In 1972, college theater student Richard Collier (Christopher Reeve), is celebrating the debut of his new play when a strange elderly woman (Susan French) approaches and places a pocket watch in his hand, saying, “Come back to me.” That night, she dies in her sleep. Eight years later, Richard is a success and living in Chicago. Troubled by writer’s block, he travels to a resort called the Grand Hotel, where he notices a historic photo of an early 20th Century actress. He discovers she is the same woman who gave him the pocket watch.

Visiting her former housekeeper-companion, Laura Roberts (Teresa Wright), he notices a music box that plays a movement of the Rhapsody on a Theme by Paganini, by Rachmaninoff--his favorite piece. He also discovers a book on time travel by his former college professor, Doctor Gerard Finney (George Voskovec). Richard becomes obsessed with the idea of travelling back in time to meet Elise. He seeks out Doctor Finney, who believes it can be done through hypnosis, though at great personal risk. But Richard dresses in an early 20th Century suit and wills himself to 1912 with tape-recorded suggestions. It fails at first, but he finds a guest book from 1912 with his signature in it.

The next time, he succeeds and finds Elise (Jane Seymour) walking by the lake. She says, “Is it you?” Her manager, William Robinson (Christopher Plummer) sends him away, but he convinces her to join him in a stroll. During a boat-ride, he hums Rachmaninoff, though Elise doesn’t recognize the tune because it hasn’t been written yet. She admits that Robinson predicted she would meet a man who would change her life, and she should be afraid. He shows her the pocket watch she will give him in 1972.

He attends her play and she recites an ad-libbed romantic monologue as she makes eye contact with him. During intermission, she poses for a photograph and her smile at seeing him is captured on film. He would see the picture 68 years later. But Robinson wants him to leave her alone, lest she be distracted from her deserved stardom. When Richard says he will stand by her all her life, Robinson has him locked up and tells Elise he has left her. She doesn’t believe it. The next morning, Richard manages to free himself. The acting troupe has left, but she appears and goes to his room, where they make love. But in the pocket of his vest, he finds a 1979 penny, which breaks the spell. She screams as he is pulled away into the future. He is unable to return to 1912, dies in despair, and they unite in the afterlife.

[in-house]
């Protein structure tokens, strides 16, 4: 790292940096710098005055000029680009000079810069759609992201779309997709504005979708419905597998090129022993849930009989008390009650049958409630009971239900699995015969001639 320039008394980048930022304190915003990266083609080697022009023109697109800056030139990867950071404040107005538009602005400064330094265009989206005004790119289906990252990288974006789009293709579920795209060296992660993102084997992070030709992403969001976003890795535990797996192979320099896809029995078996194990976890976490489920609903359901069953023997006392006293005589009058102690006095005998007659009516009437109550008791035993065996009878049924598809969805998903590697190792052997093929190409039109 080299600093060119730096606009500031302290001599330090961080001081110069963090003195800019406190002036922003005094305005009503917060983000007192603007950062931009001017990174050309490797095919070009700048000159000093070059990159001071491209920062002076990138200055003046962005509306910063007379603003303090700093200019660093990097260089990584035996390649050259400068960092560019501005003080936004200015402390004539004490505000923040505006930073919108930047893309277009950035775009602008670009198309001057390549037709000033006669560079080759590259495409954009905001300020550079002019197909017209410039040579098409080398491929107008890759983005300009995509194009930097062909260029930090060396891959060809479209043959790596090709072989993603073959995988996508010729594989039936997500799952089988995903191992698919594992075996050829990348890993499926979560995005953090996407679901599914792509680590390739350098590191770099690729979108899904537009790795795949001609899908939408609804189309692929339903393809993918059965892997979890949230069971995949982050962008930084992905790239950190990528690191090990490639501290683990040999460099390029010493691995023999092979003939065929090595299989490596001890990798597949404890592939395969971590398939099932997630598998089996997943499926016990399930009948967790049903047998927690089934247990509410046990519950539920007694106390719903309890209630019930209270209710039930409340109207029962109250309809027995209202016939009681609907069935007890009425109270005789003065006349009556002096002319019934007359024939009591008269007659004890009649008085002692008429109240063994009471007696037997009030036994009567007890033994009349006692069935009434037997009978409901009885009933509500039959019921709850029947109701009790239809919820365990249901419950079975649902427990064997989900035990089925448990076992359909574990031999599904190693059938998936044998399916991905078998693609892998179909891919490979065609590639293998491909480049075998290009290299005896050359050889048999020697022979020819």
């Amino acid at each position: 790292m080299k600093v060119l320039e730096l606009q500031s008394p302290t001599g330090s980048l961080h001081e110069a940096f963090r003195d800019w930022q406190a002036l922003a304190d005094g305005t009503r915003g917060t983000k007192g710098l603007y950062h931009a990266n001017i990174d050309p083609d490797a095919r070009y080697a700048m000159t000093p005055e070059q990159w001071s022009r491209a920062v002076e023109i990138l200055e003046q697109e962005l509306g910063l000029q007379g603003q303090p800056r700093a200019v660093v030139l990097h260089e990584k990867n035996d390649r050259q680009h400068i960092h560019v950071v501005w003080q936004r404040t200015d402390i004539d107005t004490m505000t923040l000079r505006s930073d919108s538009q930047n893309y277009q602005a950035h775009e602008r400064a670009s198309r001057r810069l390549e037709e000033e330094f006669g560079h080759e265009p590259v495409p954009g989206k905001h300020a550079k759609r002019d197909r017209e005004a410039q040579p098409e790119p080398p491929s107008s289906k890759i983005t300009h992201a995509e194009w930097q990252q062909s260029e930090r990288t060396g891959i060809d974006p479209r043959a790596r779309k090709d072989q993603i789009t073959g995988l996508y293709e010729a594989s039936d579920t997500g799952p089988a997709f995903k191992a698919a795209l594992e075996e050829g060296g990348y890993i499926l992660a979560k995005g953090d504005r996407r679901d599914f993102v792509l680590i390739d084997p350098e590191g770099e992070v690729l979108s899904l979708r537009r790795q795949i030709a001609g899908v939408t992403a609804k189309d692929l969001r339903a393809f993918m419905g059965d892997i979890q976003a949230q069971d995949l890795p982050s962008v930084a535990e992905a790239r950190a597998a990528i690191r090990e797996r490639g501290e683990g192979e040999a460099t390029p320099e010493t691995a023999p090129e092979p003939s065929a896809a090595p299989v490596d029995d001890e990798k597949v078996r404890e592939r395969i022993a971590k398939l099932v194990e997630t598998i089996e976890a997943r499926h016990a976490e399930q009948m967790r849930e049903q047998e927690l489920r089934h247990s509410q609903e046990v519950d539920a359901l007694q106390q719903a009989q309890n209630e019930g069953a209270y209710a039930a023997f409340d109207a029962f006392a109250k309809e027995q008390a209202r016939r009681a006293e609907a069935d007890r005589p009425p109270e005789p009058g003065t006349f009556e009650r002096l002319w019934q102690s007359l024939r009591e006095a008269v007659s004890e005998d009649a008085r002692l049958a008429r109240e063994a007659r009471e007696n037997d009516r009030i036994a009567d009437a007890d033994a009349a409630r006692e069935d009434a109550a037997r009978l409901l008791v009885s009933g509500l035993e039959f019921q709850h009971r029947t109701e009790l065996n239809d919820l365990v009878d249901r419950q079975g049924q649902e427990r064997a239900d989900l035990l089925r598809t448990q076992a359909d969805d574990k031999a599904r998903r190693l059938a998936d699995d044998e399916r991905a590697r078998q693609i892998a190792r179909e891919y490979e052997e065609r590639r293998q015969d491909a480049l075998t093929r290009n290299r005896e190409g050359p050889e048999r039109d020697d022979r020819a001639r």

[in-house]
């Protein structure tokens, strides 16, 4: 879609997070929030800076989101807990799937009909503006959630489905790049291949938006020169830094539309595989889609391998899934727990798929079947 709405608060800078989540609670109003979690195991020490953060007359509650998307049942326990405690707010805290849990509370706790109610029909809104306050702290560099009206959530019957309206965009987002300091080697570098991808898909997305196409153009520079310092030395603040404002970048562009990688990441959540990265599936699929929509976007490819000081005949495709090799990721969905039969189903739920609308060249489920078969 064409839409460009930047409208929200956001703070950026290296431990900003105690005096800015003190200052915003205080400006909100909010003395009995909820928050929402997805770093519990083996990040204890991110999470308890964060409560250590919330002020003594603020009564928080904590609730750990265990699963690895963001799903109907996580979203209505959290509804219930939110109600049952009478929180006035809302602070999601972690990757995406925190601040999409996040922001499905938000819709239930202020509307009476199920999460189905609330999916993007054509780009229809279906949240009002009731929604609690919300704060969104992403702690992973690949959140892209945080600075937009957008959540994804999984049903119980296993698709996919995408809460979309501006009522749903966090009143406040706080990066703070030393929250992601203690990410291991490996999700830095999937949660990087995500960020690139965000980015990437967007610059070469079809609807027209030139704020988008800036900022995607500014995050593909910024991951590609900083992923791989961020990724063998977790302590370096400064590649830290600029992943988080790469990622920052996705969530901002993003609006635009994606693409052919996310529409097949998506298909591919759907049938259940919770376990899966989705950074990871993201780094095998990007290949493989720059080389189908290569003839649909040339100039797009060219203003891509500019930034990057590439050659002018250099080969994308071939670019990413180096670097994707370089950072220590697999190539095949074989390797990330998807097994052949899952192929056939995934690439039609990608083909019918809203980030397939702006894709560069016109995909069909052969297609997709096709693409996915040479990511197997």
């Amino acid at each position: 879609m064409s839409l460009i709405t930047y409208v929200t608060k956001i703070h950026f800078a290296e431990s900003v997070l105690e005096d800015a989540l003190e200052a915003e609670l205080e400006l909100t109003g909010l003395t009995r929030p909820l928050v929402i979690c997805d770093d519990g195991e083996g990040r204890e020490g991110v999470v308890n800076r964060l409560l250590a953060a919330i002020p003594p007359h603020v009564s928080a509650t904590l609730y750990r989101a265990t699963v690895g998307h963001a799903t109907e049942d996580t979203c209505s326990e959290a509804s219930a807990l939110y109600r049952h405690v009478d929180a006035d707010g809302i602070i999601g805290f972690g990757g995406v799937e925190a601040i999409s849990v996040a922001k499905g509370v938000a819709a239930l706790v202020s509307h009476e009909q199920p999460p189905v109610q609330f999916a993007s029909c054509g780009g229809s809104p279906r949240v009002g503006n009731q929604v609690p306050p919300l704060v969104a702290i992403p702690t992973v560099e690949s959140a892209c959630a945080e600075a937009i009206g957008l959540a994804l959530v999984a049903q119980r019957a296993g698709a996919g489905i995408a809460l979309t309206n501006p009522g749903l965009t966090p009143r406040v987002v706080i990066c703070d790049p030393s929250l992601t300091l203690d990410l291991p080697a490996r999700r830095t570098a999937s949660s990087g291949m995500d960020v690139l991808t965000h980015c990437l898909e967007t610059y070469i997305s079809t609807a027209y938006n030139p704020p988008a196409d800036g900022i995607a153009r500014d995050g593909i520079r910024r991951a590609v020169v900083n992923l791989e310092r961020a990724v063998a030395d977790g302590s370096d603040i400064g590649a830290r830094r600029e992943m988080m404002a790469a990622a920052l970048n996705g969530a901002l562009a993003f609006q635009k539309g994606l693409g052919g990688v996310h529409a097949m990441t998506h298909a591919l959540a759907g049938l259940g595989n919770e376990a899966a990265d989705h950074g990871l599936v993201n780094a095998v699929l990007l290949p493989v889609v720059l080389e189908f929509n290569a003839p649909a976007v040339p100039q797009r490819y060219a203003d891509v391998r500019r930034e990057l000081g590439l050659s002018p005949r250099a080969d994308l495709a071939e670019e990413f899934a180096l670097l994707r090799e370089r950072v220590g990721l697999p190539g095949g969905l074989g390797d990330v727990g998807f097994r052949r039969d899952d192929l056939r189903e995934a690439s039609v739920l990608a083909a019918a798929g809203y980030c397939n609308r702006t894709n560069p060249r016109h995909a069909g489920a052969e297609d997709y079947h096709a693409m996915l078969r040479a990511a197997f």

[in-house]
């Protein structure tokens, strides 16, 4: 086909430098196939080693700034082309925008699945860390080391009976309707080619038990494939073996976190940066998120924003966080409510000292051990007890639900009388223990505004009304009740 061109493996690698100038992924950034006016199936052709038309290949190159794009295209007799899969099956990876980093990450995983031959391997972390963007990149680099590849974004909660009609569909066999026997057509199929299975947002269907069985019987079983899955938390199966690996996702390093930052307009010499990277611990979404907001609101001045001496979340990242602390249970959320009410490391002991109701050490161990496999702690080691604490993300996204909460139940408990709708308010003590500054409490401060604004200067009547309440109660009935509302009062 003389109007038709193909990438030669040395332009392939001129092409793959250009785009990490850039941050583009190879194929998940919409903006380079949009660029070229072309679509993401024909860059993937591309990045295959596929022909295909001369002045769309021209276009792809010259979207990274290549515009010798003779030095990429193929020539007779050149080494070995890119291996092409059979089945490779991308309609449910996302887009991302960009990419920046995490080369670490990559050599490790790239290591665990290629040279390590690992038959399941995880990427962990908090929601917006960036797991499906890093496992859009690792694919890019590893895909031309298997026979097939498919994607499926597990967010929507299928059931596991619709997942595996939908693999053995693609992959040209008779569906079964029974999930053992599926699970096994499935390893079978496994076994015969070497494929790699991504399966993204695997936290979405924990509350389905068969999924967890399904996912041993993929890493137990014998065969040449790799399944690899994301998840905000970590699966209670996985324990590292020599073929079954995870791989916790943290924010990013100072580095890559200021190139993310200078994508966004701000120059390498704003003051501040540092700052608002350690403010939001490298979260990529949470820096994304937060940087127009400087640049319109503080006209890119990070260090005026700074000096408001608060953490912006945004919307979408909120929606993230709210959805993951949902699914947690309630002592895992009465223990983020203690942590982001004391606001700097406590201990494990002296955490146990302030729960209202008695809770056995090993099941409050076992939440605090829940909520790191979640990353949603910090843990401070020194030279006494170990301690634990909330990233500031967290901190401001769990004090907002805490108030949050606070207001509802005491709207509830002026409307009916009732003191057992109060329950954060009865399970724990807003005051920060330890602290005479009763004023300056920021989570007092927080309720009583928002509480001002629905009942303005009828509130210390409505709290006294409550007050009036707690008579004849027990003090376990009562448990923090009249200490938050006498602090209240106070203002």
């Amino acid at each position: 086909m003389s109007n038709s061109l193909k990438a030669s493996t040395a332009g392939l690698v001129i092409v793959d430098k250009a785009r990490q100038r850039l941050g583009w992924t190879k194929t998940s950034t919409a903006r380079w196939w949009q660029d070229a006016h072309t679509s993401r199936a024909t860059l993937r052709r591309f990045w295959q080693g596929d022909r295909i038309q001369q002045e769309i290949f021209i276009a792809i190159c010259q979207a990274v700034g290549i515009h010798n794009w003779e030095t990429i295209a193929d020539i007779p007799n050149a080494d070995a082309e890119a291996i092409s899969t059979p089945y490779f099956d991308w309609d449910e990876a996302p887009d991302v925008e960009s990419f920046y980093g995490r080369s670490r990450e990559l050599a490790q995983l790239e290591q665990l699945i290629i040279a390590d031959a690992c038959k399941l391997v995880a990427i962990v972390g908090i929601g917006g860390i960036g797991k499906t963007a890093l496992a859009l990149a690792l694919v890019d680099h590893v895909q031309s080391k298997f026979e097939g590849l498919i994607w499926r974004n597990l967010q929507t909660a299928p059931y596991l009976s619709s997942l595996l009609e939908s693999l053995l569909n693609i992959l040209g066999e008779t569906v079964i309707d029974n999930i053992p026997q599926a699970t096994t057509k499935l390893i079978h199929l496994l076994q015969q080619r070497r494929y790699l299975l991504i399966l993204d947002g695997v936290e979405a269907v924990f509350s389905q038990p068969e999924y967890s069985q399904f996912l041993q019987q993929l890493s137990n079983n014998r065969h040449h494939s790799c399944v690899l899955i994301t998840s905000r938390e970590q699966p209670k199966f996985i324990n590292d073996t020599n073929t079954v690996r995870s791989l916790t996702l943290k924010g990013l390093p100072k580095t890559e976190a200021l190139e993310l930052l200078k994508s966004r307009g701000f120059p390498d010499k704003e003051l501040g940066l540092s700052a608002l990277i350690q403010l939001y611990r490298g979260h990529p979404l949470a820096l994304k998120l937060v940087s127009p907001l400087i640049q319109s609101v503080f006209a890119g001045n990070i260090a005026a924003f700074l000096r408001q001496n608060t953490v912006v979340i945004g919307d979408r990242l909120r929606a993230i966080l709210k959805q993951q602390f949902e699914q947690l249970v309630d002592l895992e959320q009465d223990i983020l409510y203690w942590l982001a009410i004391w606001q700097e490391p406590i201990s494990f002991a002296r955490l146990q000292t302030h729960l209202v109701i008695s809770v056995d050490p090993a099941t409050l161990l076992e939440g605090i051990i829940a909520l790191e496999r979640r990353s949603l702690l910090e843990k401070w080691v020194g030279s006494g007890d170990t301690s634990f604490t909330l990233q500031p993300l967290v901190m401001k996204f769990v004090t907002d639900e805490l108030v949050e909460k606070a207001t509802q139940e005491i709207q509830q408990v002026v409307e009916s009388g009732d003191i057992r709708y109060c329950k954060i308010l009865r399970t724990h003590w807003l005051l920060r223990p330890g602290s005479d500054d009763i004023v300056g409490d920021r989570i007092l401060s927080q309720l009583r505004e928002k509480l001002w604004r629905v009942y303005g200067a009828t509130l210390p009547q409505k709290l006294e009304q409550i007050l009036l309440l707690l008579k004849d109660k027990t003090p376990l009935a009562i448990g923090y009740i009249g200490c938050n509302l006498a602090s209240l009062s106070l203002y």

This extraordinarily romantic film, directed by Jeannot Szwarc, was based on the screenplay by Richard Matheson adapting his 1975 novel Bid Time Return. You might remember Richard Matheson from a couple of projects like The Incredible Shrinking Man, I Am Legend, Stir of Echoes, What Dreams May Come, and The Thing. Also, the screenplays for House of Usher, Master of the World, Tales of Terror, The Raven, and the Pit and the Pendulum, not to mention nearly as many Twilight Zone scripts as Rod Serling. The score, with Rachmaninoff prominent, was by John Barry. You may remember John Barry from the scores of Born Free, The Horse Whisperer, Zulu, The Ipcress File, The Lion in Winter, Midnight Cowboy, Out of Africa, Dances with Wolves, Chaplin, and about half of the James Bond movies. Though the music for Somewhere in Time is often called his best work.

The film did not please critics and did not perform well at the box office. An actors strike prevented it from being publicized, and it came out in competition with The Blues Brothers. But in Hong Kong, it was such a hit that it ran for eighteen months, and it did receive Saturn Awards for costume, music, and fantasy. The Grand Hotel still has Somewhere in Time weekends, including an Edwardian costume-ball. When Christopher Reeve was filming Somewhere in Time, a theater nearby was showing Superman. When the sound went out halfway through the film, he stood up next to Jane Seymour and recited all his lines from memory. Reeves’s agent thought the movie was such a come-down after Superman that he would not let Reeves know he had been offered the job, and the producer secretly sent him a copy of the script.

Extras in the background at the Grand Hotel took poses from impressionist paintings. Jane Seymour and Reeves would sometimes sneak off in his private plane and fly to Toronto or somewhere. John Barry’s sad music was composed shortly after his parents died. The book on which the script was based, Bid Time Return, was declared the best fantasy novel of 1976 at the World Fantasy Awards. Reeves died one year later than Susan French, who played the elderly Elise. The film is thought to have inspired the end of James Cameron’s Titanic. There is no hint as to why the time-travel worked. Richard does it the same way that John Carter went to Barsoom, by wishing very hard. Science-fiction fans may scoff, but romantics don’t care. They have Christopher Reeve, Jane Seymour, period costumes, John Barry, and Sergei Rachmaninoff.

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